A Berlin, New Jersey woman has filed a personal injury lawsuit against Home Shopping Network (HSN) and against the manufacturer of a pressure cooker she bought on HSN.
The plaintiff, Kelly McGowan, claims the cooker exploded on March 13, 2013, inflicting severe burns on her. Included among the nine counts in the complaint is the fairly unusual claim that the defendants displayed gross negligence. She filed her complaint at the Philadelphia Court of Common Pleas.
McGowan is seeking compensatory and punitive damages from HSN and from Wolfgang Puck Worldwide, Inc., the maker of the pressure cooker that McGowan says exploded while she was trying to prepare a meal of corned beef and cabbage. According to the complaint, the lid of the pressure cooker allegedly flew into the air, and liquid from the cooker sprayed out, severely burning McGowan’s face and chest.
McGowan’s cause of action on gross negligence grounds stems from the claim that the defendants, by designing, manufacturing and selling the pressure cooker, failed to ensure that the device would not explode. The lawsuit goes on to allege that the defendants failed to properly inspect the pressure cooker or adequately warn users of its potential hazards. As the design and manufacture of the device was entirely in the defendants’ hands, they, the lawsuit contends, are responsible for McGowan’s injuries.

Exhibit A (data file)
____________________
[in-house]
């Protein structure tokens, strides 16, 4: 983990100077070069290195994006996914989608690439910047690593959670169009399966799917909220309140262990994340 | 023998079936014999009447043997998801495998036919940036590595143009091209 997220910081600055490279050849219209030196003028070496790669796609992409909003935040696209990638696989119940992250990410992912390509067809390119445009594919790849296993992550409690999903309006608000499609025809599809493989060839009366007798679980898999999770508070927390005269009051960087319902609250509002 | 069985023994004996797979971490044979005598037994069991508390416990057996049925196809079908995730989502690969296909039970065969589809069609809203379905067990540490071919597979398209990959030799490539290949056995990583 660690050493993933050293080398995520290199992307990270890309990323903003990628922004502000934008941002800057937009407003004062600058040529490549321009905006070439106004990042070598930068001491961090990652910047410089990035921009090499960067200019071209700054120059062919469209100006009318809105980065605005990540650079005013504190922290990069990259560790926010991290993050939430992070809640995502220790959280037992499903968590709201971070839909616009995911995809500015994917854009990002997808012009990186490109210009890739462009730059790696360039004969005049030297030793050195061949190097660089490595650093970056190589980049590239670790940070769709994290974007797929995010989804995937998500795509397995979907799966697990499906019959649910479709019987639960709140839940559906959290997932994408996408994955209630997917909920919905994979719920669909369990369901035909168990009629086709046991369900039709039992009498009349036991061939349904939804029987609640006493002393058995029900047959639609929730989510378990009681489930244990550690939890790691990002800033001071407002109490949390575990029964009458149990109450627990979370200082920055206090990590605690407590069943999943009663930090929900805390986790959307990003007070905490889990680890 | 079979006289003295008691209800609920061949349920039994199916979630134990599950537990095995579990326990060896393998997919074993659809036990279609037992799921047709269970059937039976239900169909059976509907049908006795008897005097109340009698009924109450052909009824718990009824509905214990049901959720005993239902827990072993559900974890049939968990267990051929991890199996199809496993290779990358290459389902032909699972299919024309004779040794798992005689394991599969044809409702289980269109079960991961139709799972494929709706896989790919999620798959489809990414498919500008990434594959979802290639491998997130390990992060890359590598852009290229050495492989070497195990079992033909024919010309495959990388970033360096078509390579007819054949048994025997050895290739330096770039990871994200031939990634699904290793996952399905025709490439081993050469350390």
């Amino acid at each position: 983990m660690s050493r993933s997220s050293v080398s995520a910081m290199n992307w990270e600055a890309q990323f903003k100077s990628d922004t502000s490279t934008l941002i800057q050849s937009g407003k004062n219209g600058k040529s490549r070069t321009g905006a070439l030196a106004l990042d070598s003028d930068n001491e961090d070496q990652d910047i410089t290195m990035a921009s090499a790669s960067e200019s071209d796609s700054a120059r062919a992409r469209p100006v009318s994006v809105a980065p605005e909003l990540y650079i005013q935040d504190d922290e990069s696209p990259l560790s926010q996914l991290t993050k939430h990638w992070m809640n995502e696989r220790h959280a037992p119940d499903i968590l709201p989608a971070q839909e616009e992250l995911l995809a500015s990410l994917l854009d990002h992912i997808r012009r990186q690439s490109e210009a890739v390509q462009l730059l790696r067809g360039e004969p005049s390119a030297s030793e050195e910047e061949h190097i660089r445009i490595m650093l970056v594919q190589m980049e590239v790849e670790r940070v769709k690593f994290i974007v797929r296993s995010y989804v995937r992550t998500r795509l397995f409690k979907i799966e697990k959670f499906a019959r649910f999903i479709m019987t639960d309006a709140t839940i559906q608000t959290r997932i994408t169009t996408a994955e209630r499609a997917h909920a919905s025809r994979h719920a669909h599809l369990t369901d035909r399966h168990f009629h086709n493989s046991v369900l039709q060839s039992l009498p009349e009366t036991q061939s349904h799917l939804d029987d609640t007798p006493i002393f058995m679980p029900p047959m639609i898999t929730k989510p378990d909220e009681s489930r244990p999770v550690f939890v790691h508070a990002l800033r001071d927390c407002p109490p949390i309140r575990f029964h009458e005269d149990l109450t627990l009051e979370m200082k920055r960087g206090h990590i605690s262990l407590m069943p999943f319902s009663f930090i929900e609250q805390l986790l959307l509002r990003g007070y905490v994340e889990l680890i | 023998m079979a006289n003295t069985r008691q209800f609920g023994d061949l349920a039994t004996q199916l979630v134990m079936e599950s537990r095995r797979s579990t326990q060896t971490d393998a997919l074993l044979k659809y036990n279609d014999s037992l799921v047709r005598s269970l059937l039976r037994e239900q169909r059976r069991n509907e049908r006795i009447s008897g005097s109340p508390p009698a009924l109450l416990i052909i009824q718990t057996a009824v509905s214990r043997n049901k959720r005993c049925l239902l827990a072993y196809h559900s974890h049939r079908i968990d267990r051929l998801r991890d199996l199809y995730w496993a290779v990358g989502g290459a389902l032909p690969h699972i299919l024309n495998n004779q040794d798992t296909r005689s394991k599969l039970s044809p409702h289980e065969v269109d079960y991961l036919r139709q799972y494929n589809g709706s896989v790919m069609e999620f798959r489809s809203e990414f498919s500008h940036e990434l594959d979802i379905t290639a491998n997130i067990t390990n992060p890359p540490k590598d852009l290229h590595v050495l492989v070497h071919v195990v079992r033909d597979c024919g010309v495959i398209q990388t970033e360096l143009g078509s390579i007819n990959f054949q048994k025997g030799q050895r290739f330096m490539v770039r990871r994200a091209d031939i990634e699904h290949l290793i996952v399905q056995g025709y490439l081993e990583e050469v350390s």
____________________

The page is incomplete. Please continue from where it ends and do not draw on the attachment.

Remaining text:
The bar for gross negligence is typically set higher than it is in cases involving ordinary negligence. That is because the former is tantamount to the failure to exercise even the slightest degree of care. As opposed to ordinary negligence, which involves a mere failure to exercise duty of care, gross negligence is an act or omission concerning duty of care of a greatly magnified nature.
In Pennsylvania, the courts have been less than decisive on the definition of gross negligence. Indeed, courts in the Keystone State have not previously required gross conduct to be intentional in some cases. That environment makes for a legal venue that may very well be more favorable to the plaintiff, at least with respect to the count of gross negligence.
Learn more about personal injury.